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Susan Chandlee
Keep the window, possibly add a niche on the side of it to give the look of a bigger window. Could always work around the window to have it look like a port hole.
1 Like   January 7, 2013 at 6:16PM
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calikym
This is the look I like best (long horizontal) which means I need to change the window. If I change the window, where should I put a niche for shampoo, etc..? Also, my other problem is towels will be across room. Any design solutions out there for towel racks IN showers but my back wall opposite shower heads is glass top to bottom.
0 Likes   January 7, 2013 at 7:51PM
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Diane Williford
We hung bathrobe hooks next to our shower instead of using towel bars. They worked out great and match our faucets. If you install a shower bench you could skip the shampoo niche. Just put the shampoo, etc on a great looking tray at the end of your bench.
1 Like   January 7, 2013 at 8:07PM
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PRO
AMBIT Architecture
Hooks can work, also, you can put towel bars in the glass (not on the shower side obviously). Looks like you have yourself a cool project. And i do understand what you mean by the square window, a horizontal one would look better. Only you know all your parameters at this point.
1 Like   January 7, 2013 at 8:29PM
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PRO
Scott's Creative Home
Changing to a horizontal window may crowd the current larger window to the left. You could consider having the soap caddy / shelf to the left of the window as a square to balance the window. With proper ventilation including an opening at the top of the wall or glass and exhaust fan, your wood window will be fine in the shower at such a tall height. I would agree with Johnathan of International that marine paint for the frame and tiling for trim will be sufficient moisture control. If you are considering glass shower walls, removing the window would be an option since your large window to the left will allow light to flow into the shower.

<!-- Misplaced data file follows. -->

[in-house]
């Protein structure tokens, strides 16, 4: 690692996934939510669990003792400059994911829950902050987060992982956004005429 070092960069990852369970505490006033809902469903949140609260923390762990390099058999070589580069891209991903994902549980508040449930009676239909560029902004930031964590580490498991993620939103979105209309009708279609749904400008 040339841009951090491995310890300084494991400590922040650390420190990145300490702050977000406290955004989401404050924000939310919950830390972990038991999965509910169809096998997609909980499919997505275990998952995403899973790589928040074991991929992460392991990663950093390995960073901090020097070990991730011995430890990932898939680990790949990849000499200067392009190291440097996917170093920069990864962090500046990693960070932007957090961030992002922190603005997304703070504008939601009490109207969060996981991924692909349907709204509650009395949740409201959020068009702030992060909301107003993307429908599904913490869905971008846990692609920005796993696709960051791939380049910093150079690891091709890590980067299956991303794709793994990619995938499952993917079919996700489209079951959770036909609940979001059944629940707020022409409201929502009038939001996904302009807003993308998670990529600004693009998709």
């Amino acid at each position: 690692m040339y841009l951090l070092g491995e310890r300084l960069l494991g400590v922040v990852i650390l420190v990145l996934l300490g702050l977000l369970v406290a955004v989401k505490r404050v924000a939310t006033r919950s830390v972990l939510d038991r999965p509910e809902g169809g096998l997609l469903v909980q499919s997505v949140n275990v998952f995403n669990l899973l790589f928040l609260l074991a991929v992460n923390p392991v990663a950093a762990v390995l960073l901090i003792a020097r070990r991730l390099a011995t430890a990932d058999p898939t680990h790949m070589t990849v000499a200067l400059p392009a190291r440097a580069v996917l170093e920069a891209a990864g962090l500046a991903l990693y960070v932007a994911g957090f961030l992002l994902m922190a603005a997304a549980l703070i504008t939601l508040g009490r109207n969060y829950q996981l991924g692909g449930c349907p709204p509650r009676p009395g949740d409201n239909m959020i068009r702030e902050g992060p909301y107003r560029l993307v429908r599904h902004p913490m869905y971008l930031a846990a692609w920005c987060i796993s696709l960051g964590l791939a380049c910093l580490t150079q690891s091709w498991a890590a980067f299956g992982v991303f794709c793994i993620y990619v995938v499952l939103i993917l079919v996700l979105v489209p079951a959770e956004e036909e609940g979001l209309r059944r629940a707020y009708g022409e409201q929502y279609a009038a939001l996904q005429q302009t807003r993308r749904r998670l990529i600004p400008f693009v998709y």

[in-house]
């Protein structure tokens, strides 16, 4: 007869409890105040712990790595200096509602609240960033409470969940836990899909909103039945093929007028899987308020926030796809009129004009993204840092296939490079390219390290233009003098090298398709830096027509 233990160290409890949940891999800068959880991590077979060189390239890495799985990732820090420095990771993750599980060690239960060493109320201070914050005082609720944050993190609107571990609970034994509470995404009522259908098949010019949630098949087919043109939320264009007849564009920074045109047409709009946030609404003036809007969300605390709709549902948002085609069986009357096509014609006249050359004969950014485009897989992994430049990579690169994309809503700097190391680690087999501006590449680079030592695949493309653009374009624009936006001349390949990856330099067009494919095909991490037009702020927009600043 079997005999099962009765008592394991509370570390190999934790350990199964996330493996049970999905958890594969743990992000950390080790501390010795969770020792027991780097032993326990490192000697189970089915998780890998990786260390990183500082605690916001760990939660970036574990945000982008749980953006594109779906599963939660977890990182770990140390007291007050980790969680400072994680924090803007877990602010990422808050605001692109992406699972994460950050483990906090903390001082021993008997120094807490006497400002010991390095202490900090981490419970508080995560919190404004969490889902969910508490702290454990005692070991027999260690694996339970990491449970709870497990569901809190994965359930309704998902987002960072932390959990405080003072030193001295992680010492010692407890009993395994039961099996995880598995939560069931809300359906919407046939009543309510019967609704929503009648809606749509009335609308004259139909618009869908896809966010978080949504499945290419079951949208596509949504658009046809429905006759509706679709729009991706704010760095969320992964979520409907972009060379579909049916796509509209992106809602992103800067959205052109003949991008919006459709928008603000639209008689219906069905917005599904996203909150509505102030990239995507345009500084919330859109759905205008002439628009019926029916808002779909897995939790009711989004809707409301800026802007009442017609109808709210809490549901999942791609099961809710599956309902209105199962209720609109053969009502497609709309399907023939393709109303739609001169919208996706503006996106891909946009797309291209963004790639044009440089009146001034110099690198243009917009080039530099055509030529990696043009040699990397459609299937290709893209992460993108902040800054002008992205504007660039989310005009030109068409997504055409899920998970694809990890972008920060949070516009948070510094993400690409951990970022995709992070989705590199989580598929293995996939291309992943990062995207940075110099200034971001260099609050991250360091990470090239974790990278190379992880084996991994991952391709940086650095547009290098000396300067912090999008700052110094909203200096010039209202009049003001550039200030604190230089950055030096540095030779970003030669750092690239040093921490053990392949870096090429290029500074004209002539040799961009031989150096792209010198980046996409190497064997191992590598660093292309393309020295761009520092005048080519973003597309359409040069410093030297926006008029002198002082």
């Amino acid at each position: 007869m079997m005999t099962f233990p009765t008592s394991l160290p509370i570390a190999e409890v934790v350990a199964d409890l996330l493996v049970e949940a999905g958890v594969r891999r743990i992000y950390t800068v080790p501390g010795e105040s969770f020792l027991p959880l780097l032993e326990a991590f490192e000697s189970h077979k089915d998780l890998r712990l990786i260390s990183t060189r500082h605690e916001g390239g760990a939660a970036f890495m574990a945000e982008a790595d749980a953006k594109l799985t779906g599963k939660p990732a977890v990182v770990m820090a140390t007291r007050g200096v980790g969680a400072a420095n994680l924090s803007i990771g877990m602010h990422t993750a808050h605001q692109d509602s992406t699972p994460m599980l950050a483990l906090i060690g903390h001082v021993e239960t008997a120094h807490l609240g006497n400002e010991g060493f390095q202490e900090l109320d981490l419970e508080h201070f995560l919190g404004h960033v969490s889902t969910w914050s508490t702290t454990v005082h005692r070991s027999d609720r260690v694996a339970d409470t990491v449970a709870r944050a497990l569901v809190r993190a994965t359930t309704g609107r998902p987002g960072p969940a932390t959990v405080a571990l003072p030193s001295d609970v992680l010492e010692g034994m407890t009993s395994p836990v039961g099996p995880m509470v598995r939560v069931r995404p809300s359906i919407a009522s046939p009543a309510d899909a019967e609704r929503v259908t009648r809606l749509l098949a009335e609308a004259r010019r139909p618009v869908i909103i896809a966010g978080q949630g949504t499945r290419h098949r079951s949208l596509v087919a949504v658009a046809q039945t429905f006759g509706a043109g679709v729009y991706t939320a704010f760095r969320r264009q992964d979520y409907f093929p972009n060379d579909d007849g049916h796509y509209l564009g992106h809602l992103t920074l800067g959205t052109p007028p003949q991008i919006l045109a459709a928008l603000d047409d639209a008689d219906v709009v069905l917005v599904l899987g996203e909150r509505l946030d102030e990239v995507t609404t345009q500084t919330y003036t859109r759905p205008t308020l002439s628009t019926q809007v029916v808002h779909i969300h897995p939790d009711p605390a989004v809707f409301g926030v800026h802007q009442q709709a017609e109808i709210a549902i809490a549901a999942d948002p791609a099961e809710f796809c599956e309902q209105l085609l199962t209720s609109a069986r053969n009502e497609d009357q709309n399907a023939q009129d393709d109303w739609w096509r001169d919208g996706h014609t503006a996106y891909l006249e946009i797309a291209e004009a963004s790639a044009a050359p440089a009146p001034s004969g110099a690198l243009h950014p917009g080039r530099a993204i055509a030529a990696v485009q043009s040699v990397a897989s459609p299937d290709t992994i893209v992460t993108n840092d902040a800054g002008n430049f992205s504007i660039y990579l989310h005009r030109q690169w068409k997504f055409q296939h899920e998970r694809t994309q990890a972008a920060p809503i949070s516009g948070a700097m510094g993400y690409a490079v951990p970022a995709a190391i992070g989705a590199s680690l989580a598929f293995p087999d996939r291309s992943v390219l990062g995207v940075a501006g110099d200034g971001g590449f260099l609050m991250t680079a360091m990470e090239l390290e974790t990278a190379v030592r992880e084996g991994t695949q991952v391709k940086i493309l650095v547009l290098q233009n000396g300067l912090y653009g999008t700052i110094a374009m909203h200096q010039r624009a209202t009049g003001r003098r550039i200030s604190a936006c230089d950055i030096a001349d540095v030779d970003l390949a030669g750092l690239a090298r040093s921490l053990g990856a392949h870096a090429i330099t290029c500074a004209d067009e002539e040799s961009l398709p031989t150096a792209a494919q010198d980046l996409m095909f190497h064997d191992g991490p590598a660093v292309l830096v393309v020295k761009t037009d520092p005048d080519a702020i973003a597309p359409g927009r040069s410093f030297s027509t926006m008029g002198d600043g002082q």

3 Likes   January 8, 2013 at 4:43AM
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michigammemom
It looks as though you have plenty of natural light in your bath. This would be the perfect time to eliminate the shower window which I see as a breeding ground for mold and mildew.
3 Likes   January 8, 2013 at 4:48AM
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PRO
KBDesign
I would also keep the window and I agree with Interiors International about the symmetry. More important for this space to be functional. Sometimes too much emphasis is placed on everything lining up perfectly. The natural light is a great feature for the shower.
3 Likes   January 8, 2013 at 5:56AM
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calikym
I'm going to add 1 more photo...it includes the other windows in the bathroom. I am seriously thinking about tiling over based on the quote I received plus the vent pipe that needs to be moved too. I think we have plenty of windows and I just can't imagine having a dinky square window in this space. Will you please re-assess? I am delaying all other work for this issue. Thanks you for the advice - everyone matters. I don't feel it is needed and the cost is hard to justify.
1 Like   January 8, 2013 at 4:17PM
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Ramona
Why does moving a vent have anything to do with this issue? What cost is hard to justify? We need more explanation. I think having a window you can crack to let out steam, especially in the summer, is a good idea. Are the other windows fixed?
1 Like   January 8, 2013 at 4:28PM
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calikym